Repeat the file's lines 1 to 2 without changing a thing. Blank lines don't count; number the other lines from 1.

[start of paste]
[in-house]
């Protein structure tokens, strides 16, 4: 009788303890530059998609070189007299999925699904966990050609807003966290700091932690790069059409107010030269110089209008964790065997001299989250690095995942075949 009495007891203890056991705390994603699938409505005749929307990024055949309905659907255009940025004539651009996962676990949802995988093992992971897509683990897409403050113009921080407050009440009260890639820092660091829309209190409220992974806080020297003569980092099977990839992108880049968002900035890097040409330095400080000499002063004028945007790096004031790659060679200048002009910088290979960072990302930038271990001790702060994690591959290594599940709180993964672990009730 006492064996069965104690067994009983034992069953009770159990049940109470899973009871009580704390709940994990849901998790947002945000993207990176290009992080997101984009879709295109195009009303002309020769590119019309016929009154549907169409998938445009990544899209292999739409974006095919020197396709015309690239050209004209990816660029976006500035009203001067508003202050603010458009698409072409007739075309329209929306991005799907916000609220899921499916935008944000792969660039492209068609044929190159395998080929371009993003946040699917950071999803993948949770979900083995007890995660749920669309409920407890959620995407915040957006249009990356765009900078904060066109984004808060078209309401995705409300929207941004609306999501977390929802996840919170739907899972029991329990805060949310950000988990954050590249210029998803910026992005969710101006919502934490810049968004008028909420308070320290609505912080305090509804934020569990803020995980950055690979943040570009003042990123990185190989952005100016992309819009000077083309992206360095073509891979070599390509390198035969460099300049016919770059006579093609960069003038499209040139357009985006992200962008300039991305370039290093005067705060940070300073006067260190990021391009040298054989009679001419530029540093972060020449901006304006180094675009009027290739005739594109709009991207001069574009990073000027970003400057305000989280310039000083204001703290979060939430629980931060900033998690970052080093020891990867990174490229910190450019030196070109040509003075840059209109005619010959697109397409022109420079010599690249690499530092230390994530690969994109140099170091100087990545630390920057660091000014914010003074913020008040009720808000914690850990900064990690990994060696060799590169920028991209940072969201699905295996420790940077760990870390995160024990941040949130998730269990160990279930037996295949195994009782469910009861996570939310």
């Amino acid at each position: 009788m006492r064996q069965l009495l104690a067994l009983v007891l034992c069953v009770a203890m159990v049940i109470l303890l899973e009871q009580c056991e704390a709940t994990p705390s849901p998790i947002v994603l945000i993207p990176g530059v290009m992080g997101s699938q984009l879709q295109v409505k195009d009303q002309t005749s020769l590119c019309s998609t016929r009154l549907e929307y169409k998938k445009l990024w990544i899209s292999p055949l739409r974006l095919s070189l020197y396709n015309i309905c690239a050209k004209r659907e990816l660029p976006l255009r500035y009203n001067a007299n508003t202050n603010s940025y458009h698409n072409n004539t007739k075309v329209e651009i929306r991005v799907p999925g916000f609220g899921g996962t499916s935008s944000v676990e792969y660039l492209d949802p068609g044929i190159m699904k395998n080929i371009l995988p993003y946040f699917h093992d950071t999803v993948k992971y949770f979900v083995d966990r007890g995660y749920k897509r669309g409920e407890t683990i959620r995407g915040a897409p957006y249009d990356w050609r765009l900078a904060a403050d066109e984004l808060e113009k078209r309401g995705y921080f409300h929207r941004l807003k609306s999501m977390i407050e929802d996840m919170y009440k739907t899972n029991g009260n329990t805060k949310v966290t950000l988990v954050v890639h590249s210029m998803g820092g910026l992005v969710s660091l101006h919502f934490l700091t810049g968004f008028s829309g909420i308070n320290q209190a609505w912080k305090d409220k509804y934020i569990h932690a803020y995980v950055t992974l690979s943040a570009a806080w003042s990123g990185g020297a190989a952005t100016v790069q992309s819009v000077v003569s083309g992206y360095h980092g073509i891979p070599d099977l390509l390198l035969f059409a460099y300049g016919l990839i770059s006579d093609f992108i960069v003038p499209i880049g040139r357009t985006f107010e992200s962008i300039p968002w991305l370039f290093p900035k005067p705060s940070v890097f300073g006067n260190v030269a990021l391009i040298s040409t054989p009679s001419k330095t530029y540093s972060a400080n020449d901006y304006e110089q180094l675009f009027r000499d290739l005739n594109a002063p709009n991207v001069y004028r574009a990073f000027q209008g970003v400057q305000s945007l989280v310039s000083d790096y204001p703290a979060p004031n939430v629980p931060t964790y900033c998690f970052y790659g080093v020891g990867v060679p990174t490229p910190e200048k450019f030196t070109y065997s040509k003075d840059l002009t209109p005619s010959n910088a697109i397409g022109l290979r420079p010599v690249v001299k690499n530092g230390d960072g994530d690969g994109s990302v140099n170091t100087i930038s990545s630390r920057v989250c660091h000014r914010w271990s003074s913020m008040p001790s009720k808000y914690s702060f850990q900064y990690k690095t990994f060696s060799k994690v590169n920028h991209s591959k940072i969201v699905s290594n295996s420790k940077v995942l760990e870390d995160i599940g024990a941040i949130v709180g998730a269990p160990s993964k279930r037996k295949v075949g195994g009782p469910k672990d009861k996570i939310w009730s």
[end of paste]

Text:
[in-house]
């Protein structure tokens, strides 16, 4: 009788303890530059998609070189007299999925699904966990050609807003966290700091932690790069059409107010030269110089209008964790065997001299989250690095995942075949 009495007891203890056991705390994603699938409505005749929307990024055949309905659907255009940025004539651009996962676990949802995988093992992971897509683990897409403050113009921080407050009440009260890639820092660091829309209190409220992974806080020297003569980092099977990839992108880049968002900035890097040409330095400080000499002063004028945007790096004031790659060679200048002009910088290979960072990302930038271990001790702060994690591959290594599940709180993964672990009730 006492064996069965104690067994009983034992069953009770159990049940109470899973009871009580704390709940994990849901998790947002945000993207990176290009992080997101984009879709295109195009009303002309020769590119019309016929009154549907169409998938445009990544899209292999739409974006095919020197396709015309690239050209004209990816660029976006500035009203001067508003202050603010458009698409072409007739075309329209929306991005799907916000609220899921499916935008944000792969660039492209068609044929190159395998080929371009993003946040699917950071999803993948949770979900083995007890995660749920669309409920407890959620995407915040957006249009990356765009900078904060066109984004808060078209309401995705409300929207941004609306999501977390929802996840919170739907899972029991329990805060949310950000988990954050590249210029998803910026992005969710101006919502934490810049968004008028909420308070320290609505912080305090509804934020569990803020995980950055690979943040570009003042990123990185190989952005100016992309819009000077083309992206360095073509891979070599390509390198035969460099300049016919770059006579093609960069003038499209040139357009985006992200962008300039991305370039290093005067705060940070300073006067260190990021391009040298054989009679001419530029540093972060020449901006304006180094675009009027290739005739594109709009991207001069574009990073000027970003400057305000989280310039000083204001703290979060939430629980931060900033998690970052080093020891990867990174490229910190450019030196070109040509003075840059209109005619010959697109397409022109420079010599690249690499530092230390994530690969994109140099170091100087990545630390920057660091000014914010003074913020008040009720808000914690850990900064990690990994060696060799590169920028991209940072969201699905295996420790940077760990870390995160024990941040949130998730269990160990279930037996295949195994009782469910009861996570939310």